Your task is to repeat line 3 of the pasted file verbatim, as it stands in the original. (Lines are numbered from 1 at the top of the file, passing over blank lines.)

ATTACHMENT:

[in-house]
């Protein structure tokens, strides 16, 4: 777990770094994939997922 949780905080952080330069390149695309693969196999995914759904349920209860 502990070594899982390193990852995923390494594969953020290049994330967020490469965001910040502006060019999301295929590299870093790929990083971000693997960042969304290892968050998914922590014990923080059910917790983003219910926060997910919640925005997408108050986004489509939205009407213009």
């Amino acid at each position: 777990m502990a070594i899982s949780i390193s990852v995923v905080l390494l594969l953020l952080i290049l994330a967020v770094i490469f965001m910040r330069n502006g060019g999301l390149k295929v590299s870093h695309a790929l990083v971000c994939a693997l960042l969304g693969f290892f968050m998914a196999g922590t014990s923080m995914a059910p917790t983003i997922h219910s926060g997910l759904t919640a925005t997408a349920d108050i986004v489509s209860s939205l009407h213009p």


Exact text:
């Amino acid at each position: 777990m502990a070594i899982s949780i390193s990852v995923v905080l390494l594969l953020l952080i290049l994330a967020v770094i490469f965001m910040r330069n502006g060019g999301l390149k295929v590299s870093h695309a790929l990083v971000c994939a693997l960042l969304g693969f290892f968050m998914a196999g922590t014990s923080m995914a059910p917790t983003i997922h219910s926060g997910l759904t919640a925005t997408a349920d108050i986004v489509s209860s939205l009407h213009p």